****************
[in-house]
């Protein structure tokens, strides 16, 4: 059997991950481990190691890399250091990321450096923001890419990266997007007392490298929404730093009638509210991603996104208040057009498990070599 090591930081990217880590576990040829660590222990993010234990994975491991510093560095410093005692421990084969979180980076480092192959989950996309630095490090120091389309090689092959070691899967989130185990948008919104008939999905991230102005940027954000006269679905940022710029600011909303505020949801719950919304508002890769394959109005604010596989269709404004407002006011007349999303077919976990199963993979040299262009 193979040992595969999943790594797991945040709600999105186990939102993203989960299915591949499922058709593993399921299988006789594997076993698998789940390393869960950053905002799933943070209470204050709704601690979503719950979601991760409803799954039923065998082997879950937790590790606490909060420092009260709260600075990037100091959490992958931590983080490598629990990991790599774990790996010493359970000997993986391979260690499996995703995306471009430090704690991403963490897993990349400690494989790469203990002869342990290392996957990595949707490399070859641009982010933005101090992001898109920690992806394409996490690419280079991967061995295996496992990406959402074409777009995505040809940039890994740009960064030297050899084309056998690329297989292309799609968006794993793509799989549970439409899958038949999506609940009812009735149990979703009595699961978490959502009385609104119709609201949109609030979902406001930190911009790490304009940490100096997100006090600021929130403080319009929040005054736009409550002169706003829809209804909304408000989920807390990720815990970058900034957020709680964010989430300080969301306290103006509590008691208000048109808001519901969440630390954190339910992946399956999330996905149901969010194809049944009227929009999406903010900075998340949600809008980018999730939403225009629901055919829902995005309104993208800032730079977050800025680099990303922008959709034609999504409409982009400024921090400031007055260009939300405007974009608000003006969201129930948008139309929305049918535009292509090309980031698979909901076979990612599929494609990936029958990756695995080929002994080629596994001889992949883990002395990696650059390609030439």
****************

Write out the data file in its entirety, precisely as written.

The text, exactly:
[in-house]
């Protein structure tokens, strides 16, 4: 059997991950481990190691890399250091990321450096923001890419990266997007007392490298929404730093009638509210991603996104208040057009498990070599 090591930081990217880590576990040829660590222990993010234990994975491991510093560095410093005692421990084969979180980076480092192959989950996309630095490090120091389309090689092959070691899967989130185990948008919104008939999905991230102005940027954000006269679905940022710029600011909303505020949801719950919304508002890769394959109005604010596989269709404004407002006011007349999303077919976990199963993979040299262009 193979040992595969999943790594797991945040709600999105186990939102993203989960299915591949499922058709593993399921299988006789594997076993698998789940390393869960950053905002799933943070209470204050709704601690979503719950979601991760409803799954039923065998082997879950937790590790606490909060420092009260709260600075990037100091959490992958931590983080490598629990990991790599774990790996010493359970000997993986391979260690499996995703995306471009430090704690991403963490897993990349400690494989790469203990002869342990290392996957990595949707490399070859641009982010933005101090992001898109920690992806394409996490690419280079991967061995295996496992990406959402074409777009995505040809940039890994740009960064030297050899084309056998690329297989292309799609968006794993793509799989549970439409899958038949999506609940009812009735149990979703009595699961978490959502009385609104119709609201949109609030979902406001930190911009790490304009940490100096997100006090600021929130403080319009929040005054736009409550002169706003829809209804909304408000989920807390990720815990970058900034957020709680964010989430300080969301306290103006509590008691208000048109808001519901969440630390954190339910992946399956999330996905149901969010194809049944009227929009999406903010900075998340949600809008980018999730939403225009629901055919829902995005309104993208800032730079977050800025680099990303922008959709034609999504409409982009400024921090400031007055260009939300405007974009608000003006969201129930948008139309929305049918535009292509090309980031698979909901076979990612599929494609990936029958990756695995080929002994080629596994001889992949883990002395990696650059390609030439």